March is National Nutrition Month, which was created by the American Dietetic Association (ADA) to increase nutrition education and awareness. The theme this year is “Eat Right with Color”. In a previous article I devoted a full column to this important topic (see “What Color is Your Plate?”). In January of this year the USDA released the 2010 Dietary Guidelines for Americans. These guidelines are a practical roadmap to help you make changes in your eating pattern to improve your health. Let’s take a look at what the guidelines entail.
The Dietary Guidelines encourage Americans to increase some foods and nutrients and decrease others. Some things to increase are your daily whole grains. Your goal should be to have at least half of your daily grains be whole grains, such as brown rice, and whole grain bread, pasta, and cereal. Vegetable intake should also be increased. The more color on your plate the better. Aim for 2 ½ cups of veggies per day for most adults. Fruit is a great snack and can be added to salads and salsas to increase your intake. Your goal should be 2 cups of fruit per day. If you have color at every meal, it will be easier to achieve your daily intake requirements. Dairy or fortified soy beverages are important in our diets to give us calcium, vitamin D, protein and potassium. Make your dairy options low fat or fat-free, but be careful with fat-free yogurt because the fat has been replaced with sugar increasing the calorie count. Include healthy oils in your diet, such as canola, olive, and peanut oil. These oils are monounsaturated and polyunsaturated oils. Seafood, especially fatty fish from cold waters, such as salmon, tuna, and halibut are high in essential omega-3 fatty acids. Our bodies cannot manufacture omega-3 fatty acids, so we need to get this nutrient from our food. Research has shown that omega-3 fatty acids can reduce inflammation and may decrease your risk of chronic diseases such as heart disease and cancer.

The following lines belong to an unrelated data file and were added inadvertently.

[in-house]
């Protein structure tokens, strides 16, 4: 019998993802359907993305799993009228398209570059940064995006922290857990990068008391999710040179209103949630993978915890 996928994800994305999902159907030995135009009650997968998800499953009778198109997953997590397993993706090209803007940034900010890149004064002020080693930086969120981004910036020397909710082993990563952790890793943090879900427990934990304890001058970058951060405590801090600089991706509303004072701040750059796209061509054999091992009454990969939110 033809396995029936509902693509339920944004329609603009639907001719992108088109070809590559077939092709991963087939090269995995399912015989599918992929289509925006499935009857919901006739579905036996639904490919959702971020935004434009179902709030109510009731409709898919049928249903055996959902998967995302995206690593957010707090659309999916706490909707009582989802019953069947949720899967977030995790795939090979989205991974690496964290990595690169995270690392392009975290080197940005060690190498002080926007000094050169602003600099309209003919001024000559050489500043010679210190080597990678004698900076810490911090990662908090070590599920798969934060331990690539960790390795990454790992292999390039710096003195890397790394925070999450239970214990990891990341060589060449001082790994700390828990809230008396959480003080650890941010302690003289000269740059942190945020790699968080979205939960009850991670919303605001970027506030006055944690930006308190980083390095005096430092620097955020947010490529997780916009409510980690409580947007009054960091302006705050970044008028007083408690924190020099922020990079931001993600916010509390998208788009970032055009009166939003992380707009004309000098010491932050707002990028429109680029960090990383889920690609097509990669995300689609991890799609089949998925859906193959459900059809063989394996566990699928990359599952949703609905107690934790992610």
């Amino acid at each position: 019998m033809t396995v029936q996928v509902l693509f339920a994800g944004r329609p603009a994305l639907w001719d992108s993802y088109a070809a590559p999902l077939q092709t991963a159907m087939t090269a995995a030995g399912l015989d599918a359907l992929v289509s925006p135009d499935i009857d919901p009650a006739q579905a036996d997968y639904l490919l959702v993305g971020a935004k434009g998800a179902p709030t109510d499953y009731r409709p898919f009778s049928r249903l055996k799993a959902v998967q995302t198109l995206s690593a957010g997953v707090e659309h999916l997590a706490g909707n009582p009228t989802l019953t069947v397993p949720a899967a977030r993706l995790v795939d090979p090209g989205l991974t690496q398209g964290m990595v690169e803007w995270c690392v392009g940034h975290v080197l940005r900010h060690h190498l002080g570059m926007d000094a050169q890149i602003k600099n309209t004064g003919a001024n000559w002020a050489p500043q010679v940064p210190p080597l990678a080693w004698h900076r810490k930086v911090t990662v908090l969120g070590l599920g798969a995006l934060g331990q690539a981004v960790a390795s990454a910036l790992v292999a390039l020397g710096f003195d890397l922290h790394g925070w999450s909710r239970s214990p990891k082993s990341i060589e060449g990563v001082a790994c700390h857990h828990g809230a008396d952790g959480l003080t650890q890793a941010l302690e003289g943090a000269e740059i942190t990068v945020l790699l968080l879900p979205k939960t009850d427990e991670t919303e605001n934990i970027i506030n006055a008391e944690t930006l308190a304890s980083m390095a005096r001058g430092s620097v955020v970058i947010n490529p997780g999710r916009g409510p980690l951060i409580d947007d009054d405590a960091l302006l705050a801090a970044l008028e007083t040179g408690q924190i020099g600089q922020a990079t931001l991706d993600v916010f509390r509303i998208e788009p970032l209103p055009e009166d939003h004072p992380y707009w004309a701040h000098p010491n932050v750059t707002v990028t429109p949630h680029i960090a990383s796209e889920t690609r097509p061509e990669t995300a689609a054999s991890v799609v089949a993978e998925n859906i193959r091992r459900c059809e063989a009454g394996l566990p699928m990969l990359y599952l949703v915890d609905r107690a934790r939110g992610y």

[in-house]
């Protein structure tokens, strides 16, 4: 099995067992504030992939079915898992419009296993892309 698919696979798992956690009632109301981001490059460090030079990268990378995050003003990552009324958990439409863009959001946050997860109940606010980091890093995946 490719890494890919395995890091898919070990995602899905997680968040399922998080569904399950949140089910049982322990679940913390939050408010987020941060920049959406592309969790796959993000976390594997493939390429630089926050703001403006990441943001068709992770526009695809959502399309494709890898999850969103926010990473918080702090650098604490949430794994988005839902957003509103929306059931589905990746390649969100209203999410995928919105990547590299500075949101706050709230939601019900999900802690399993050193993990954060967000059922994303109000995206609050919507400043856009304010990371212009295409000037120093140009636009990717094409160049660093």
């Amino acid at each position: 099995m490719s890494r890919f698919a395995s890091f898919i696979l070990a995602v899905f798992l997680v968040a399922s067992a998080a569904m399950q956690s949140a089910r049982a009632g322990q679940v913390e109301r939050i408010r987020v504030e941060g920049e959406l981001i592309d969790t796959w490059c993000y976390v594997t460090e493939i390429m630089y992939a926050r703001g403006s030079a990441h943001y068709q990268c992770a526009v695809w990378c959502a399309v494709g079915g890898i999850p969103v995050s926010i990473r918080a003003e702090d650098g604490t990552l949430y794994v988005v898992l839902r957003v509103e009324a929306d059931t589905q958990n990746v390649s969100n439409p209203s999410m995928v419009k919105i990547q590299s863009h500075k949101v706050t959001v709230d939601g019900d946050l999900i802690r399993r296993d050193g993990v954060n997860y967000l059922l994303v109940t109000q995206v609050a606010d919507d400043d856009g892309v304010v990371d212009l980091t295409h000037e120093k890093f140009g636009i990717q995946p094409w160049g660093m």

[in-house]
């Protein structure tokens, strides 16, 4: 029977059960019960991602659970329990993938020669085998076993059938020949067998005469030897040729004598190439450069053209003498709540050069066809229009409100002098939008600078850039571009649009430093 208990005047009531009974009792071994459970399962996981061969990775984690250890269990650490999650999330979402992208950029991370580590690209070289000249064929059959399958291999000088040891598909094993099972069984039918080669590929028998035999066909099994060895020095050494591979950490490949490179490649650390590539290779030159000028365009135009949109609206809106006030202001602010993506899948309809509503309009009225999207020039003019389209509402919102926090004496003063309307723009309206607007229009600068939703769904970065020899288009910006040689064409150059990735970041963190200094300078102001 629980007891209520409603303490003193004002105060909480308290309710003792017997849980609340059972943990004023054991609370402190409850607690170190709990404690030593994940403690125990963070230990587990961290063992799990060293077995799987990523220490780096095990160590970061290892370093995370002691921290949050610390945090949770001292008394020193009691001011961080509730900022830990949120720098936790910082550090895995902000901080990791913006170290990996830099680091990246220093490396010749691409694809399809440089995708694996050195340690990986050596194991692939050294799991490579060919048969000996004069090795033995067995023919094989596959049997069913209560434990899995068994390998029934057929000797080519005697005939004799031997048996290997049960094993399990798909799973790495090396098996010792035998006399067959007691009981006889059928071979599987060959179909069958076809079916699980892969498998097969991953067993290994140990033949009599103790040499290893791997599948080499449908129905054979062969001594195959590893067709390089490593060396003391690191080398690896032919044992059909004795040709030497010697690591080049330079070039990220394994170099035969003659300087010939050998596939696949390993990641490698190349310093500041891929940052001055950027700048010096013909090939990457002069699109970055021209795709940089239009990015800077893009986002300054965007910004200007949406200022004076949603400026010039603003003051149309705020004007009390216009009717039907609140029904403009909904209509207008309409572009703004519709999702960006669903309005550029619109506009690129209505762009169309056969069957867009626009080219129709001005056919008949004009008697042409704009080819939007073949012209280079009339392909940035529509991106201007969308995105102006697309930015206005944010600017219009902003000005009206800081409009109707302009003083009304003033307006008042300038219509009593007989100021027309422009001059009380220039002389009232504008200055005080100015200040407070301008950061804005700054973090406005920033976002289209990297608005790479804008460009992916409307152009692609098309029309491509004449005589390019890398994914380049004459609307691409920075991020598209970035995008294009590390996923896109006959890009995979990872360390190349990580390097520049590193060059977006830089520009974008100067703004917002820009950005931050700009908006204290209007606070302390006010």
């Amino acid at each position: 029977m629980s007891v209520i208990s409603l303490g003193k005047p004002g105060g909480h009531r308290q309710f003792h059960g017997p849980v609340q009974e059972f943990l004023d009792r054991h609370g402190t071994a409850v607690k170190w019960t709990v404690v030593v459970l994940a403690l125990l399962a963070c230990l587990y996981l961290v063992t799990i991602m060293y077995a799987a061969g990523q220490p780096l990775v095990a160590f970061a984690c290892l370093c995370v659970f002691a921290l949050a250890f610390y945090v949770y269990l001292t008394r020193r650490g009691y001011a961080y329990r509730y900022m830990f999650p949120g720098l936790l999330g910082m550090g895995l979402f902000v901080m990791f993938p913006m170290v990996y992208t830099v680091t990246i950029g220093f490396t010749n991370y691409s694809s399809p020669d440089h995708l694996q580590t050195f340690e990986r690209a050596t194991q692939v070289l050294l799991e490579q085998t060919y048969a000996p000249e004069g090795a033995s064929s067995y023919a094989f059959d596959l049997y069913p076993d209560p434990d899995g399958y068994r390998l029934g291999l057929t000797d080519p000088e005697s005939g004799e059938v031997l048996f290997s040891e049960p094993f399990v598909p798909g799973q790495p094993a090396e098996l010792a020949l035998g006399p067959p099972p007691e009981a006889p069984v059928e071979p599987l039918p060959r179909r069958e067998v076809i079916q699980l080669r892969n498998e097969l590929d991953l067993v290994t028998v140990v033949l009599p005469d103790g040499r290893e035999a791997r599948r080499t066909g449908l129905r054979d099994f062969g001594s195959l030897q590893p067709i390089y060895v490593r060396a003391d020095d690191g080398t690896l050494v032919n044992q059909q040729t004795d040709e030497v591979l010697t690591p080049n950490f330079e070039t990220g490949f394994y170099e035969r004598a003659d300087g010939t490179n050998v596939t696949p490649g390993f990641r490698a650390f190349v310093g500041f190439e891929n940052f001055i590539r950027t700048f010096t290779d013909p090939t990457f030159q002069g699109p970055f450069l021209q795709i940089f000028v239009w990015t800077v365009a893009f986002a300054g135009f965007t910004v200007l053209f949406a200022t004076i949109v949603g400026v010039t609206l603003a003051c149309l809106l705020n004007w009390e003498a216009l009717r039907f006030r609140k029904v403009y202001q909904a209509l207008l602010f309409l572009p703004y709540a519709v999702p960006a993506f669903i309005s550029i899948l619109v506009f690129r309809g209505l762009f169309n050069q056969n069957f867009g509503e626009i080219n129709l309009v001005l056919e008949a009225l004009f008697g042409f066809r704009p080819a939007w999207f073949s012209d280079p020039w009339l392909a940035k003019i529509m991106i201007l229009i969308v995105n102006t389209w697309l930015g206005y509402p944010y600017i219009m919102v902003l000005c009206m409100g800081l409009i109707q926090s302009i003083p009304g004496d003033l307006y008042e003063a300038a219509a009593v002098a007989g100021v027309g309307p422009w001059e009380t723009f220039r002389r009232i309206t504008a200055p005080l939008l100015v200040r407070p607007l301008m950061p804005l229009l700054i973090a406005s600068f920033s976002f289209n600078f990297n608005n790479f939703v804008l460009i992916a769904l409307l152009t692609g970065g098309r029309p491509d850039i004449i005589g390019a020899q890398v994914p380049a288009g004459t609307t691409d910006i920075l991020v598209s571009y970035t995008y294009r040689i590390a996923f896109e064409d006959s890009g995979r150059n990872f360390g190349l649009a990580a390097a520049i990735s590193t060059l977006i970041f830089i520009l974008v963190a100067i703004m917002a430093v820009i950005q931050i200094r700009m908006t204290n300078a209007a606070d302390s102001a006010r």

Now let’s review the items to reduce in your diet. Research has shown that most Americans consume more than one-third of their calories from saturated fats and added sugars. Saturated fats are easily recognizable, in that they are naturally solid at room temperature. Your goal should be to eat less food that contains solid fats, trans fats, added sugars, and refined grains. The new guidelines for sodium remain the same for about half the population, which is 2,300 milligrams per day. Reducing your sodium intake to 1,500 milligrams per day is suggested for people 51 years and older, African-Americans, and people with a history of high blood pressure, chronic kidney disease and/or diabetes. To reduce your sodium intake, decrease the amount of processed foods you eat, use herbs and spices in place of salt when cooking, and read food labels. Eating fruits and veggies, which are low in sodium and high in nutrients and fiber, will also add more color to your diet.
March 9th is Registered Dietitian (RD) Day, a day set aside to increase awareness of registered dietitians and their role in providing indispensable nutrition information. This day recognizes RDs for their commitment to helping people enjoy healthy lives. Visit the ADA website at EatRight.org for more on Registered Dietitian Day and the key messages listed below:
- Registered Dietitians are food and nutrition experts who can translate the science of nutrition into practical solutions for healthy living.
- Registered Dietitians have degrees in nutrition, dietetics, public health or a related field from well-respected, accredited colleges and universities, completed an internship and passed an examination.
- Registered Dietitians use their nutrition expertise to help individuals make unique, positive lifestyle changes.
- Registered Dietitians work throughout the community in hospitals, schools, public health clinics, nursing homes, fitness centers, food management, food industry, universities, research and private practice.
- Registered Dietitians are advocates for advancing the nutritional status of Americans and people around the world.
When looking for help achieving a healthy lifestyle please seek out a Registered Dietitian, as they are the experts when it comes to translating nutritional science into everyday living.